At this point it is important to consider some critiques of the capabilities approach. Three issues will be discussed. The first issue addresses whether or not the capabilities approach can offer a better approach to justice than a resourcist view as advocated by Rawls (1971, 2001) or a welfarist view of utilitarianism. The remaining issues come from those working within the capabilities approach. The first among these is the question of whether or not there are central capabilities that in Nussbaum’s words “a life worthy of human dignity require” (2011, p. 32). A second issue is what some view as a lack of specificity in operationalizing terms that can cause difficulty in implementing the capabilities approach (Pogge, 2010).

Pogge notes that the capability approach has made important contributions to political philosophy and normative economics. Its contribution continues to be, as noted above, as an alternative to both the welfarist and resourcist approaches to justice. Pogge asks of the three approaches, “Which approach can deliver the most plausible public criterion for social justice?” As Pogge answers this question from the welfarist and resourcist positions, his critique of the capabilities approach is that neither Sen nor Nussbaum can provide the public criterion needed. One of Pogge’s main concerns is that the capabilities approach lacks the specificity required for institutions to provide compensation for the full range of human diversity. A second concerns is that the “capability theorists regard natural human diversity in vertical terms and human beings as better or worse endowed” (Pogge, 2010, p. 44; italics original) rather than in horizontal terms as the welfarist and resourcist positions do. For Pogge, this poses the problem unaddressed by capabilities theorists that to make a valid claim for compensation “as a matter of justice, she must present her special limitation, need, or handicap as one that outweighs all other particular vertical inequalities and entitles her to count as worse endowed all things considered” (p. 46). Pogge sees seeking such claims as much more stigmatizing then either the welfarist and resourcist approaches, which in his view can provide a better criterion for social justice.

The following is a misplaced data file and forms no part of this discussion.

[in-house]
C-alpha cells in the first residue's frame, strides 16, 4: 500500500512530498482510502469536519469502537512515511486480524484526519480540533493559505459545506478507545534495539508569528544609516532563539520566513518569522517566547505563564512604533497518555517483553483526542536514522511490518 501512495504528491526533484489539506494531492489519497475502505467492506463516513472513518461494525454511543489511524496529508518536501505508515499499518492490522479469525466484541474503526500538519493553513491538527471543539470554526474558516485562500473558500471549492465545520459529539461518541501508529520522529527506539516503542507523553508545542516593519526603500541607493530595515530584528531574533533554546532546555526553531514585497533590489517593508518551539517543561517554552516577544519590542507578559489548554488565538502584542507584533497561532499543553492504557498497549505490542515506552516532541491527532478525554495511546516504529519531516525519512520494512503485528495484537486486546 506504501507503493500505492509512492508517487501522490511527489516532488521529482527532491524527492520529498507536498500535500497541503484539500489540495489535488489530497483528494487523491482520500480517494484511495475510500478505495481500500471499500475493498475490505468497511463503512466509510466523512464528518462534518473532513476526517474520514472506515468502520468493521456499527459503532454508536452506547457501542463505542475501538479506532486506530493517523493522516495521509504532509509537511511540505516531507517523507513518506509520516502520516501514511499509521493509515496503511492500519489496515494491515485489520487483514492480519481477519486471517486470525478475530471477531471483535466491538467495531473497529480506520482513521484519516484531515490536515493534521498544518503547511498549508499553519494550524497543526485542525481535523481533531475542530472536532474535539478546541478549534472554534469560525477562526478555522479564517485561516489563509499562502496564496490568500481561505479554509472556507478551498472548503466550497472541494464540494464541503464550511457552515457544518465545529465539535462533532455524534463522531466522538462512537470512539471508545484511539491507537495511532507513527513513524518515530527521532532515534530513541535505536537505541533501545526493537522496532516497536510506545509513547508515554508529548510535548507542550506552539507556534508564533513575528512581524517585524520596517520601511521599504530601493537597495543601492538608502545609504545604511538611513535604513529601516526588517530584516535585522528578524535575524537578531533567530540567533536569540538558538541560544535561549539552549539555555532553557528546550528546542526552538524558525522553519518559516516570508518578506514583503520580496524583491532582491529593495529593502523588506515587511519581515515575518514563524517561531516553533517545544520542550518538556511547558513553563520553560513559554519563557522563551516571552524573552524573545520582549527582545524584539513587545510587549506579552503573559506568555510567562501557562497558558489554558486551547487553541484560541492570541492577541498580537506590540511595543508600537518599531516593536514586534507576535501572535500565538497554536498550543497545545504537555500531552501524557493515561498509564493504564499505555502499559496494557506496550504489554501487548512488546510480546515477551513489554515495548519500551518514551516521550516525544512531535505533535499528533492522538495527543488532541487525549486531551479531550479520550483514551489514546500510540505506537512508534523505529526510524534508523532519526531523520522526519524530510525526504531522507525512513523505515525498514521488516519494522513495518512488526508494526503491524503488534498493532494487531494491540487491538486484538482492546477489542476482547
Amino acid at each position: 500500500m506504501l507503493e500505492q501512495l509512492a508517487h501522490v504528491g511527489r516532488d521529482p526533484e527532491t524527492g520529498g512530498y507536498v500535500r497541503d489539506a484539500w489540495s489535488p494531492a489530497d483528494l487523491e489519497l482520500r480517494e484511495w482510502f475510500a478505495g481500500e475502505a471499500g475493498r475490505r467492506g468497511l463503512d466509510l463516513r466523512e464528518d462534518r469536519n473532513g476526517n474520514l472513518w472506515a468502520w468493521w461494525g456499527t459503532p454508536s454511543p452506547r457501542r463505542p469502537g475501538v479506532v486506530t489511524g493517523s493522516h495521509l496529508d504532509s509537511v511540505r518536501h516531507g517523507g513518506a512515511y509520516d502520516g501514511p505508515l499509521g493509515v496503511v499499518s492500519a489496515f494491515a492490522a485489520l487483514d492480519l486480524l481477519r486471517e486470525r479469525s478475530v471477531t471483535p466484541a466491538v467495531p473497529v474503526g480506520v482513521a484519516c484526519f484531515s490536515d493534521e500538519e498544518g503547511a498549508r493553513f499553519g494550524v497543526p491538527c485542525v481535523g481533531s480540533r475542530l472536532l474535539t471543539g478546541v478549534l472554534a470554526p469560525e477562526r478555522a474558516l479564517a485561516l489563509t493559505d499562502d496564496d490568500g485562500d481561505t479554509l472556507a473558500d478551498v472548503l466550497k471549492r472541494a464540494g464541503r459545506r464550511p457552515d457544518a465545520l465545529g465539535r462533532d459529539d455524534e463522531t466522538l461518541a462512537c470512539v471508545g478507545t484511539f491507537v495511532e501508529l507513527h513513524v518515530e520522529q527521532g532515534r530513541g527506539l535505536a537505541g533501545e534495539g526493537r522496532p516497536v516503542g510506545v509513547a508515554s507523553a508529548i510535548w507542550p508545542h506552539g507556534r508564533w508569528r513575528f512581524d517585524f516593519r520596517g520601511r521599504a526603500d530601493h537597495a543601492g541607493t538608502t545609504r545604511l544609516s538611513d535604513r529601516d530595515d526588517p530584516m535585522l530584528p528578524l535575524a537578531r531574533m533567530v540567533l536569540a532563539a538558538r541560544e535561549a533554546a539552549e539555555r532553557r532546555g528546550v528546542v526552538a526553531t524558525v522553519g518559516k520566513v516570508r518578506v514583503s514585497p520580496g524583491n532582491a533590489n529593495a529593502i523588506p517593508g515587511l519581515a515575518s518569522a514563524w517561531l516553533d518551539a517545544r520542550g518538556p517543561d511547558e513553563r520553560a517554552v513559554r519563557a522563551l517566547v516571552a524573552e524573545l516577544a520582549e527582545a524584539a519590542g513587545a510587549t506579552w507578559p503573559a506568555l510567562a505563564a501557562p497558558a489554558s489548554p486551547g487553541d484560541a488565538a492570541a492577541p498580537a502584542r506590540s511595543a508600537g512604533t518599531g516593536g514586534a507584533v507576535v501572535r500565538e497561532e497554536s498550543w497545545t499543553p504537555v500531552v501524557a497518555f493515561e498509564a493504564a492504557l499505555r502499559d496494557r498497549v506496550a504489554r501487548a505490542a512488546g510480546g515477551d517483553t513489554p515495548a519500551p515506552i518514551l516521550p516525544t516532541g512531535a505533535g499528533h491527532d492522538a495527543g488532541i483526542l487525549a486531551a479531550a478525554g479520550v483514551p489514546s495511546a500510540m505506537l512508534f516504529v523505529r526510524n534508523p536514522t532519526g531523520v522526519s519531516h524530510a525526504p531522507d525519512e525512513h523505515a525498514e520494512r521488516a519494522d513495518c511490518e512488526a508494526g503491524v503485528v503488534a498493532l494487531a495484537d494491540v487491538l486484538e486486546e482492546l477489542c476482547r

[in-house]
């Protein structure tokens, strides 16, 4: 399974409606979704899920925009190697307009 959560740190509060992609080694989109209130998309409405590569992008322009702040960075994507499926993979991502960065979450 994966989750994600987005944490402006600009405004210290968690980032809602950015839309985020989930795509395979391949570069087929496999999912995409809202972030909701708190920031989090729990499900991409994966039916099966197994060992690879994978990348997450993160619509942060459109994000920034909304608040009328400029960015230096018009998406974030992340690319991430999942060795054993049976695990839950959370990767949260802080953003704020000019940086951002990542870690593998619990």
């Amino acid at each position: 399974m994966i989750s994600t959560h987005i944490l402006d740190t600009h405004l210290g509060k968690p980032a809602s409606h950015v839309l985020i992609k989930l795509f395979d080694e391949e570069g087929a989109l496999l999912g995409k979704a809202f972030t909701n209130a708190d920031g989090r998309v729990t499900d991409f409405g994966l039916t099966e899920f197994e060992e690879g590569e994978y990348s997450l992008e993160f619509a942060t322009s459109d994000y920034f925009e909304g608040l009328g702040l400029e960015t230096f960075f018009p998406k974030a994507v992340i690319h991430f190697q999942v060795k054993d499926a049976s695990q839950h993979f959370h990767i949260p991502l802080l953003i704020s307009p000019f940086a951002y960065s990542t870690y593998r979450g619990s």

Several critiques come from those working within the capabilities approach. Nussbaum has listed ten central capabilities she believes necessary for establishing a threshold for leading a life of dignity. Sen, in contrast, sees such a list of central capabilities as an imposition on the freedom of individuals to choose for themselves those capabilities central to their own lives. Sen believes, “The problem is not with the listing of important capabilities, but with insisting on one predetermined canonical list of capabilities, chosen by theorists without any general social discussion of public reasoning. To have such a fixed list, emanating entirely from pure theory, is to deny the possibility of fruitful public participation on what should be included and why” (2005, p. 158). In a sense the opportunity or freedom to select basic capabilities is a capability or freedom itself.

Biggeri has employed the capabilities approach in a series of studies examining children’s well-being (Biggeri, 2007; Biggeri & Libanora,

2011; Biggeri & Mehrotra, 2011; Biggeri, Libanora, Mariani, & Menchini, 2006) notes two issues pertinent to research with children. The first is related to the necessity of the list of basic capabilities when analyzing children’s well-being and child poverty. Biggeri and Mehrotra note that in such research “the procedures or selecting a list of relevant capabilities are central” (2011, p. 49). While acknowledging both Nussbaum’s list and Sen’s concerns about a predetermined list, their second issue is the lack of specific procedures for “identifying, prioritizing, measuring and comparing diverse capabilities in different situations” (p. 49).